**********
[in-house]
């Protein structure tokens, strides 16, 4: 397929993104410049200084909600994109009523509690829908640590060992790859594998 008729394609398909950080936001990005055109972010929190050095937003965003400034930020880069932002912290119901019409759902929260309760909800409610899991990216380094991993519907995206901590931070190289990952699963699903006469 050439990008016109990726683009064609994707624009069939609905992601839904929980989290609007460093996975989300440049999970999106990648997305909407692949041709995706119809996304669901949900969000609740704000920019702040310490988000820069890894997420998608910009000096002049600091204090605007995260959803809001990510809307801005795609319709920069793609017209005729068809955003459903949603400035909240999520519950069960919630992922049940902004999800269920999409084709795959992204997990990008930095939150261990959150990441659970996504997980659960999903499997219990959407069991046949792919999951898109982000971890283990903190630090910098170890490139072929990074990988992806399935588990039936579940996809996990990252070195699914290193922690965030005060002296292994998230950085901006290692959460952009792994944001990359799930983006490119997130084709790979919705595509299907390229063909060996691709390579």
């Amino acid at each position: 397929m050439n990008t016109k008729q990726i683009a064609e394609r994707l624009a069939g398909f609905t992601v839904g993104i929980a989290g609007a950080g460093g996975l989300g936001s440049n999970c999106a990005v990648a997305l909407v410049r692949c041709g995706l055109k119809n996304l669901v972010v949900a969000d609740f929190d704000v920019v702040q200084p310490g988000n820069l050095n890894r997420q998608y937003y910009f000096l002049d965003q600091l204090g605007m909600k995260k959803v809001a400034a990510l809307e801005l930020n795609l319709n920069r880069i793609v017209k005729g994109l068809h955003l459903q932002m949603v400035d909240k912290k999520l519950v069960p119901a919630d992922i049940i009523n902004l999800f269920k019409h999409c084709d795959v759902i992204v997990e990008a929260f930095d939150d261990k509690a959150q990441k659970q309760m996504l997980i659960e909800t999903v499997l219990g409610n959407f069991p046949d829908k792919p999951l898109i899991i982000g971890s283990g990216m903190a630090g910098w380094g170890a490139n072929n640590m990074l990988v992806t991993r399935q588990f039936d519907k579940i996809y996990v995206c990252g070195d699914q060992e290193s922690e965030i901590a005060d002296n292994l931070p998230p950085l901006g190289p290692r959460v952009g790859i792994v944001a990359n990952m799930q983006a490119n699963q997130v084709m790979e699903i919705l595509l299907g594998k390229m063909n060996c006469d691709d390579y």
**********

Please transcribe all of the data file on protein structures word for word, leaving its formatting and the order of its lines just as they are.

[in-house]
């Protein structure tokens, strides 16, 4: 397929993104410049200084909600994109009523509690829908640590060992790859594998 008729394609398909950080936001990005055109972010929190050095937003965003400034930020880069932002912290119901019409759902929260309760909800409610899991990216380094991993519907995206901590931070190289990952699963699903006469 050439990008016109990726683009064609994707624009069939609905992601839904929980989290609007460093996975989300440049999970999106990648997305909407692949041709995706119809996304669901949900969000609740704000920019702040310490988000820069890894997420998608910009000096002049600091204090605007995260959803809001990510809307801005795609319709920069793609017209005729068809955003459903949603400035909240999520519950069960919630992922049940902004999800269920999409084709795959992204997990990008930095939150261990959150990441659970996504997980659960999903499997219990959407069991046949792919999951898109982000971890283990903190630090910098170890490139072929990074990988992806399935588990039936579940996809996990990252070195699914290193922690965030005060002296292994998230950085901006290692959460952009792994944001990359799930983006490119997130084709790979919705595509299907390229063909060996691709390579």
């Amino acid at each position: 397929m050439n990008t016109k008729q990726i683009a064609e394609r994707l624009a069939g398909f609905t992601v839904g993104i929980a989290g609007a950080g460093g996975l989300g936001s440049n999970c999106a990005v990648a997305l909407v410049r692949c041709g995706l055109k119809n996304l669901v972010v949900a969000d609740f929190d704000v920019v702040q200084p310490g988000n820069l050095n890894r997420q998608y937003y910009f000096l002049d965003q600091l204090g605007m909600k995260k959803v809001a400034a990510l809307e801005l930020n795609l319709n920069r880069i793609v017209k005729g994109l068809h955003l459903q932002m949603v400035d909240k912290k999520l519950v069960p119901a919630d992922i049940i009523n902004l999800f269920k019409h999409c084709d795959v759902i992204v997990e990008a929260f930095d939150d261990k509690a959150q990441k659970q309760m996504l997980i659960e909800t999903v499997l219990g409610n959407f069991p046949d829908k792919p999951l898109i899991i982000g971890s283990g990216m903190a630090g910098w380094g170890a490139n072929n640590m990074l990988v992806t991993r399935q588990f039936d519907k579940i996809y996990v995206c990252g070195d699914q060992e290193s922690e965030i901590a005060d002296n292994l931070p998230p950085l901006g190289p290692r959460v952009g790859i792994v944001a990359n990952m799930q983006a490119n699963q997130v084709m790979e699903i919705l595509l299907g594998k390229m063909n060996c006469d691709d390579y």